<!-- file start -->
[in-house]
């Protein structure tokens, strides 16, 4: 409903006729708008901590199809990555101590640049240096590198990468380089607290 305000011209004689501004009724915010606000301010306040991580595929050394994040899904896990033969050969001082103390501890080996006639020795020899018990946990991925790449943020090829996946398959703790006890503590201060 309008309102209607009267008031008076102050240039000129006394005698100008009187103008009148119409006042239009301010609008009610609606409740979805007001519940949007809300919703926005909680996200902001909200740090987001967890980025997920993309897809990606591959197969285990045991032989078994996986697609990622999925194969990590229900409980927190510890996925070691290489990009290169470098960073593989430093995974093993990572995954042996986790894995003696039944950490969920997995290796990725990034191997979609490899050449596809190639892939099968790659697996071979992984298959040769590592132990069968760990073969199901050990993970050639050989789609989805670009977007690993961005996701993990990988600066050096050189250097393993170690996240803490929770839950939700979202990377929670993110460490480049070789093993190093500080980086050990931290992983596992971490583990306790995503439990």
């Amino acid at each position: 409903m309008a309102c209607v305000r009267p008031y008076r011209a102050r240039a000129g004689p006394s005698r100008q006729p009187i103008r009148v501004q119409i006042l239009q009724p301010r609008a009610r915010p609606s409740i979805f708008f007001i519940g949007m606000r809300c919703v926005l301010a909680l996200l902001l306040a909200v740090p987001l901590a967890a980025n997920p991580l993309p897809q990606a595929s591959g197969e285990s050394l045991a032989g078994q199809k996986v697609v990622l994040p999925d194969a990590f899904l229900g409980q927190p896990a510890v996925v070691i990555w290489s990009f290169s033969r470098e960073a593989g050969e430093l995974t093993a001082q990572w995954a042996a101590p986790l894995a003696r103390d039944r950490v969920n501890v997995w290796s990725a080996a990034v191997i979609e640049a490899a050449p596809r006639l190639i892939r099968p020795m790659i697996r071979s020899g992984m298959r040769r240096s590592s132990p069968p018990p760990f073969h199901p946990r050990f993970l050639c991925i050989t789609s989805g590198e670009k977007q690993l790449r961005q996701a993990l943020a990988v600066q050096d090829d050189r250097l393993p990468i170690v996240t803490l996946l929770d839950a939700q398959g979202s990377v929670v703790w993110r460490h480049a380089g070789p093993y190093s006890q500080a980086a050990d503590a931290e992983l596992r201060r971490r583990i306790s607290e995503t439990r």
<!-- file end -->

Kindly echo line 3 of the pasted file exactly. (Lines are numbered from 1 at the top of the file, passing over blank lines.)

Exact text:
């Amino acid at each position: 409903m309008a309102c209607v305000r009267p008031y008076r011209a102050r240039a000129g004689p006394s005698r100008q006729p009187i103008r009148v501004q119409i006042l239009q009724p301010r609008a009610r915010p609606s409740i979805f708008f007001i519940g949007m606000r809300c919703v926005l301010a909680l996200l902001l306040a909200v740090p987001l901590a967890a980025n997920p991580l993309p897809q990606a595929s591959g197969e285990s050394l045991a032989g078994q199809k996986v697609v990622l994040p999925d194969a990590f899904l229900g409980q927190p896990a510890v996925v070691i990555w290489s990009f290169s033969r470098e960073a593989g050969e430093l995974t093993a001082q990572w995954a042996a101590p986790l894995a003696r103390d039944r950490v969920n501890v997995w290796s990725a080996a990034v191997i979609e640049a490899a050449p596809r006639l190639i892939r099968p020795m790659i697996r071979s020899g992984m298959r040769r240096s590592s132990p069968p018990p760990f073969h199901p946990r050990f993970l050639c991925i050989t789609s989805g590198e670009k977007q690993l790449r961005q996701a993990l943020a990988v600066q050096d090829d050189r250097l393993p990468i170690v996240t803490l996946l929770d839950a939700q398959g979202s990377v929670v703790w993110r460490h480049a380089g070789p093993y190093s006890q500080a980086a050990d503590a931290e992983l596992r201060r971490r583990i306790s607290e995503t439990r």